I Realize I’m Holding My Breath
Fiction by KRISTIN E. LANDFIELD
I scoot across the floor, noticing lint and hair and some dirt on this 32-year-old beige carpet. Normally I would feel guilty that I haven’t cleaned it. Today, though, I just roll over on my stomach and look up at the clunky hospital bed, a shoddy contraption with wheels and a crank that has been my father’s whole world for months now. I want to be on the floor near the bed rather than across the room or in the chair right next to it. I don’t know what else to do with myself. I’m on the floor and so is furry Sam, spread out and sleeping. Twilight Sam, who no longer wants to be lifted or held, but likewise wants to feel close and safe, grounded on the floor and holding watch.
All day, a pesky lump keeps rising in my throat. It presses tears to my eyes. I don’t altogether mind it: there is a welcome consonance to its subtle burn. Tightness rises in my body, sometimes slowly with heat, sometimes with a leap that forces its way to my throat, constricts the space, and pushes tears to form puddles in my eyes. That leap catches me involuntarily, like a cough or a sneeze or a yawn, maybe even like an unexpected laugh. I’m watching my father breathe, wondering about his tightened throat. Just now, a rare stillness inhabits his limbs. Along with the rise and fall in his chest, this signifies an increasingly fleeting moment of rest. I realize I’m holding my own breath.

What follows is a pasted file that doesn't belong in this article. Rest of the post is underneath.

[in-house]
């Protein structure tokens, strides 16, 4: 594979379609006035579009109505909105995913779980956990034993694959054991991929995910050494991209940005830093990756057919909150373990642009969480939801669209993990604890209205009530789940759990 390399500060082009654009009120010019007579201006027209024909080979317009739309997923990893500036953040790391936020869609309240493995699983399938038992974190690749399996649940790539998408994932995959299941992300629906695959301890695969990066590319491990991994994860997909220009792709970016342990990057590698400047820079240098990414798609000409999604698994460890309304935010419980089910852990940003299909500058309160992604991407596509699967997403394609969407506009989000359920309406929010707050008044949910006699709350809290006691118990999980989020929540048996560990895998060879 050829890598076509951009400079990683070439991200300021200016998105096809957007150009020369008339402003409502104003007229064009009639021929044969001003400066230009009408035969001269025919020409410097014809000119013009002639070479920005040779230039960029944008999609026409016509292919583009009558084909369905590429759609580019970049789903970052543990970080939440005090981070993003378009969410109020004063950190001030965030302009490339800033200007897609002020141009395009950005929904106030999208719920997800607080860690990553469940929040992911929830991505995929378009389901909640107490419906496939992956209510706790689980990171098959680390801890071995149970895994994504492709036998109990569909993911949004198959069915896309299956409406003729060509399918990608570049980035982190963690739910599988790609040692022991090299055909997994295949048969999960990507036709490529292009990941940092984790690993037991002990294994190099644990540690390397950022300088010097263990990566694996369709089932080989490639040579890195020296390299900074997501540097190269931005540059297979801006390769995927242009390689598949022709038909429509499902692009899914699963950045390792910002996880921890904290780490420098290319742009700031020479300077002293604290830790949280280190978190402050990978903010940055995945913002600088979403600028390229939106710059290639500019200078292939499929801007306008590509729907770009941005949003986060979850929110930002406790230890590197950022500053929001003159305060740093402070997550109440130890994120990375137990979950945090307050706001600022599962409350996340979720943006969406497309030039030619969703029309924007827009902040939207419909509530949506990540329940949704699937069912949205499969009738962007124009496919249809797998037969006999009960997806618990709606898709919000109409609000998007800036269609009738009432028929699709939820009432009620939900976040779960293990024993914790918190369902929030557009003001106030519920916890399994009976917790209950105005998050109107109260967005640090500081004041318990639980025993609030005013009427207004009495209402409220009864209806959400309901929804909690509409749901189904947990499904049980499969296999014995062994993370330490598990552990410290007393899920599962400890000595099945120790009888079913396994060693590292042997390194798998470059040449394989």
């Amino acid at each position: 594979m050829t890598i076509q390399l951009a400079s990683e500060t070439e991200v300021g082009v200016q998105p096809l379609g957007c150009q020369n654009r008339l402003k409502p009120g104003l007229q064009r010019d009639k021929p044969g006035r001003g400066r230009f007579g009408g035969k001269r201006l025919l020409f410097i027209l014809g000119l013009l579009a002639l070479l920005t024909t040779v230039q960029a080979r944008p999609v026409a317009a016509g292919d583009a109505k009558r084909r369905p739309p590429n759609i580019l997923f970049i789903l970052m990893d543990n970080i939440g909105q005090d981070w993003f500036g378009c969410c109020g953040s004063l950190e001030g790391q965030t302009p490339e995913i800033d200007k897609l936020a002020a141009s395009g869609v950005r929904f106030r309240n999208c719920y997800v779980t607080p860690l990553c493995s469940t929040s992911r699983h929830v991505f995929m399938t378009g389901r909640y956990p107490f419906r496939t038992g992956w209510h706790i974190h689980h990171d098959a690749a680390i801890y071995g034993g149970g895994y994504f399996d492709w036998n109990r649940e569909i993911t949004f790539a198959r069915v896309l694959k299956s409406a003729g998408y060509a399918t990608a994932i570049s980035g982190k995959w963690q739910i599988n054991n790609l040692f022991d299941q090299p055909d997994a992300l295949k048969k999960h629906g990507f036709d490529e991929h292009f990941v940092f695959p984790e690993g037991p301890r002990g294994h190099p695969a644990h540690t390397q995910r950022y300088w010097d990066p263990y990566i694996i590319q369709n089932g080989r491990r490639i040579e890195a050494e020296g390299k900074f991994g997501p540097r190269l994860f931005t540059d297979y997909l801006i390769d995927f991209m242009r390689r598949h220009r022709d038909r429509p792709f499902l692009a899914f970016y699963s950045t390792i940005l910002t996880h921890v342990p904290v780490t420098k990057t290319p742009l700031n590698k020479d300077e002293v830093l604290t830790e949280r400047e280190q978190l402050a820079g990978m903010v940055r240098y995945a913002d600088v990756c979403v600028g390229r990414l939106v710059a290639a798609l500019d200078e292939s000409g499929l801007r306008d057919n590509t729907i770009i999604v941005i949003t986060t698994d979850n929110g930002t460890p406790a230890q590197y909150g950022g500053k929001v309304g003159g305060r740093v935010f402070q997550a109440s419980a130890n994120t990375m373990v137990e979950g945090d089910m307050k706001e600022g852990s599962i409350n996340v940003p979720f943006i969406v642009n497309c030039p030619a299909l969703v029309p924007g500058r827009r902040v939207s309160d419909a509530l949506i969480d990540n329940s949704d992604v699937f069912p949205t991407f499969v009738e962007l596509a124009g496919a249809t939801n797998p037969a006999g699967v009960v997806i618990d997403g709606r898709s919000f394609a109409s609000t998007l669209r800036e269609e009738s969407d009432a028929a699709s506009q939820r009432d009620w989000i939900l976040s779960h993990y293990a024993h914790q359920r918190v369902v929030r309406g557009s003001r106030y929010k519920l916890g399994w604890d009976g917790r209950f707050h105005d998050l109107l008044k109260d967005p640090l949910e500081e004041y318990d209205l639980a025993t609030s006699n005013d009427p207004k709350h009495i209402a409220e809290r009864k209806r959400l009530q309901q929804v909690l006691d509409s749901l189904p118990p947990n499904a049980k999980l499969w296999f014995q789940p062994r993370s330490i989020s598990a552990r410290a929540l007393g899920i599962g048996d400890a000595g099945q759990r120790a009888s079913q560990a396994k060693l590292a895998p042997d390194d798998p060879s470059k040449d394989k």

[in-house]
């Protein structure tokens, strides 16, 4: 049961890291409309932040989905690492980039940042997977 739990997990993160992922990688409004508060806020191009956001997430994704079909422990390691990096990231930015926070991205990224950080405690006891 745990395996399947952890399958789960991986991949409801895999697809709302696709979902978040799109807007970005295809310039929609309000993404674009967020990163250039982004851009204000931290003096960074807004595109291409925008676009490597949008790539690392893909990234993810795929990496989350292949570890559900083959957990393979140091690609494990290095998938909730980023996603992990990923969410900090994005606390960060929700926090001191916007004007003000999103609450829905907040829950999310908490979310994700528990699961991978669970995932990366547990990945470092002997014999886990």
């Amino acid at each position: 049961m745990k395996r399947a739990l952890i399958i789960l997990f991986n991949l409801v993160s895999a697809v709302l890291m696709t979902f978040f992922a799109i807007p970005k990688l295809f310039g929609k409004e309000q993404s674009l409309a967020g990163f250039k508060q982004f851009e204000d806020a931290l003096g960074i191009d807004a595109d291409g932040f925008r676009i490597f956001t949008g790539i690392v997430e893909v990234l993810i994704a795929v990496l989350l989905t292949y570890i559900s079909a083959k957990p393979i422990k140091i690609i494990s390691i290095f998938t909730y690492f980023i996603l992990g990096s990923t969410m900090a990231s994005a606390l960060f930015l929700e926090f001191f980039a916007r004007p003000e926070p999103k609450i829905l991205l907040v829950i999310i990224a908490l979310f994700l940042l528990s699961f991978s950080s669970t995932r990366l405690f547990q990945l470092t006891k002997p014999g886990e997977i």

Occasionally he starts, and his brittle fists wave around on enervated arms, shaking and tense, almost as though lamenting the air right in front of him. They can’t shake up at the sky, the vantage of which is long since shrouded by his rigid neck and nearly blind eyes. Instead, his quaking—with taut fists unable to loosen their grasp—erupts in a tremor of protest at this physical prison where he lies. He’s now fully shackled after being dragged behind Parkinson’s pillaging march for 25 years. In these new paroxysms of pain there is an agony in his face that I haven’t seen before. He shakes violently. I freeze in fear. When the convulsions abate, his arms drop, hands still clenched. Unlike many of his episodes, today when the tremors subside, he reverts to sleep—sleep not from comfort but from utter depletion. A sleep that scares me. I realize I’m holding my breath.
My mother comes into the room after taking a nap. Her small body moves with kind steps. With coffee in hand, she’s careful not to step on Sam. I raise a finger to my lips. We don’t say anything. She sets down her coffee and turns to the sofa for a blanket. She folds it just so then sets the fleece on the floor. My mother bends down, places a hand on the carpet and joins us—closest to the bed—listening through her faded hearing for my father’s breath. I realize I’m holding my breath.